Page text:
by a local authority, which would require such authority or housing association to grant occupiers a right to acquire the full equity or any specified share of the equity of any dwelling which is constructed in a rural parish with a population of 3,000 people or less."

(2) Part II of the Housing Act 1988 (Housing Associations) shall be amended by the inclusion of the following section after section 50--

"50A--No condition shall be attached by the Housing Corporation to the payment of grant to a housing association or to the giving of consent to the use of funds by a housing association, which would require such housing association to grant to occupiers a right to acquire the full equity or any specified share of the equity of any dwelling which is constructed in a rural parish with a population of 3,000 people or less."

Mr. Howard : I beg to move, That this House doth disagree with the Lords in the said amendment.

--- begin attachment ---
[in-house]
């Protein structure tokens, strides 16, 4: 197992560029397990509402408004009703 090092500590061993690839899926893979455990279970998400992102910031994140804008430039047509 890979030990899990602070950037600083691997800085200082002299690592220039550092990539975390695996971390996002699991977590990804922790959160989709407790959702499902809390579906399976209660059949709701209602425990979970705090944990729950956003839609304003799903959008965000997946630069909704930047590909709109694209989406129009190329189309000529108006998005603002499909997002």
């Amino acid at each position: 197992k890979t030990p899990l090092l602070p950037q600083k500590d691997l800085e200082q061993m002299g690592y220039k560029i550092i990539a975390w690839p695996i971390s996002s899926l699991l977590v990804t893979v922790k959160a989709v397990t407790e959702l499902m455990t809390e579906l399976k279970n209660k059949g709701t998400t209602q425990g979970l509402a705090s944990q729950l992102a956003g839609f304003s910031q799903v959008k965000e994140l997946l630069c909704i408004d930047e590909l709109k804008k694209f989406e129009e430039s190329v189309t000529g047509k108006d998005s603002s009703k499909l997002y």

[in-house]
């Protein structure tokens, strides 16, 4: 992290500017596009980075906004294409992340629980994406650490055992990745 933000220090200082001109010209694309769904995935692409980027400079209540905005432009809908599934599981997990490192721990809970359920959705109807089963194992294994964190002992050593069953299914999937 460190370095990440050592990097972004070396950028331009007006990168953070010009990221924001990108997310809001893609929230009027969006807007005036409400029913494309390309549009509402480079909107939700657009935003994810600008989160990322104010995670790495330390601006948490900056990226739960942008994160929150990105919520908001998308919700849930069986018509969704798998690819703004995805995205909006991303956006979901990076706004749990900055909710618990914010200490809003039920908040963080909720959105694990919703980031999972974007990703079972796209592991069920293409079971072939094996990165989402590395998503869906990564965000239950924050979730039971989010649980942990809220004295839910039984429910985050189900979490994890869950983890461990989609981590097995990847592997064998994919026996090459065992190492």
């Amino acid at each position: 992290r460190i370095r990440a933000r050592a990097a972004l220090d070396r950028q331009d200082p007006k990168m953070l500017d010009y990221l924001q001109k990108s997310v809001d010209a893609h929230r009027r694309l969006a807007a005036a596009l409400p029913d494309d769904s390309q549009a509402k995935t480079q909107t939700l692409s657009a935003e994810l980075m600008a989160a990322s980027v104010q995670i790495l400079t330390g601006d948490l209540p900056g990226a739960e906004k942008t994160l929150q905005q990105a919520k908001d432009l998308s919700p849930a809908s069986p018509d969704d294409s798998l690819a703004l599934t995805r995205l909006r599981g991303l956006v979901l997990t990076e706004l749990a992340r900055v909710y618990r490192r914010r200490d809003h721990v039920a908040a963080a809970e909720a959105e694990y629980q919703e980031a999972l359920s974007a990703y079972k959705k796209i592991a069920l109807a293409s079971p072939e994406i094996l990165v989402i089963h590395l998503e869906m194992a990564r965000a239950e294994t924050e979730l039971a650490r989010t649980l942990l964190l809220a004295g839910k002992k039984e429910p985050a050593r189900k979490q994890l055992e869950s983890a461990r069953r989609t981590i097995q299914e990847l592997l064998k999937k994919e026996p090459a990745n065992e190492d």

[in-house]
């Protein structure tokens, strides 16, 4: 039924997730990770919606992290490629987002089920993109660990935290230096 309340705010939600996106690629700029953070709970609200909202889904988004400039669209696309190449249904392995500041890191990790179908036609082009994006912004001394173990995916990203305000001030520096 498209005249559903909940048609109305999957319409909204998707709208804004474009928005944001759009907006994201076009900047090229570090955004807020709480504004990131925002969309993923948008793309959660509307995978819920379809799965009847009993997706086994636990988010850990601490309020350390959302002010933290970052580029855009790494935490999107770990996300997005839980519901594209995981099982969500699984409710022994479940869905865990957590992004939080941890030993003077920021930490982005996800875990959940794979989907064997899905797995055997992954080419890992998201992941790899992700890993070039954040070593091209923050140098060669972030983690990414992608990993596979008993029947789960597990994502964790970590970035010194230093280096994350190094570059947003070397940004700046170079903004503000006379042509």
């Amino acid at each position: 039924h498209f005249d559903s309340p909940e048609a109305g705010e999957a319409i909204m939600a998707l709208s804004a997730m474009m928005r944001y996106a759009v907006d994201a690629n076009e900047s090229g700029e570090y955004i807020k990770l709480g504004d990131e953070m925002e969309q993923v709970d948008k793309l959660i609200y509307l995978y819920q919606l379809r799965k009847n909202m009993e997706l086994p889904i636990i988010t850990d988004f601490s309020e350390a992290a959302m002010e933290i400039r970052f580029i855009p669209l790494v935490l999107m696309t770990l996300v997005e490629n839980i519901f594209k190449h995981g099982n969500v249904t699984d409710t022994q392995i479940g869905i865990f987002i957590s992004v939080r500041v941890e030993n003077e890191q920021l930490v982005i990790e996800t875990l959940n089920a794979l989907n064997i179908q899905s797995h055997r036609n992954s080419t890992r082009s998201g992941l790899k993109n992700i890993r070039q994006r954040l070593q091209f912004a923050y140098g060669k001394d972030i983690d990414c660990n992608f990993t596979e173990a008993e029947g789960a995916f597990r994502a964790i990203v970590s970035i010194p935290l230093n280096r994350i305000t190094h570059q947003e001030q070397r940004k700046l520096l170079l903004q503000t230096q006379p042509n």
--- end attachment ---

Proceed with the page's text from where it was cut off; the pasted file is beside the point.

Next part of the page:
We heard repeatedly in the previous debate the accusation that the Government had no housing policy save the right to buy. I said during questions this afternoon that our planned public spending on housing over this and the next two years amounts to nearly £13 billion. Against that massive programme, the allegation that we have no housing policies save the right to buy does nothing save demean political debate and bring our discussion into disrepute. Lords amendment No. 269 aims to retain local housing in rural areas for those who need it. We agree with its objective, but we propose to achieve it in a slightly different way. Our policy is that shared owners who own part of their home and rent the remainder should be allowed to become full home owners. The amendment would prevent either the Secretary of State or the Housing Corporation from insisting that publicly assisted shared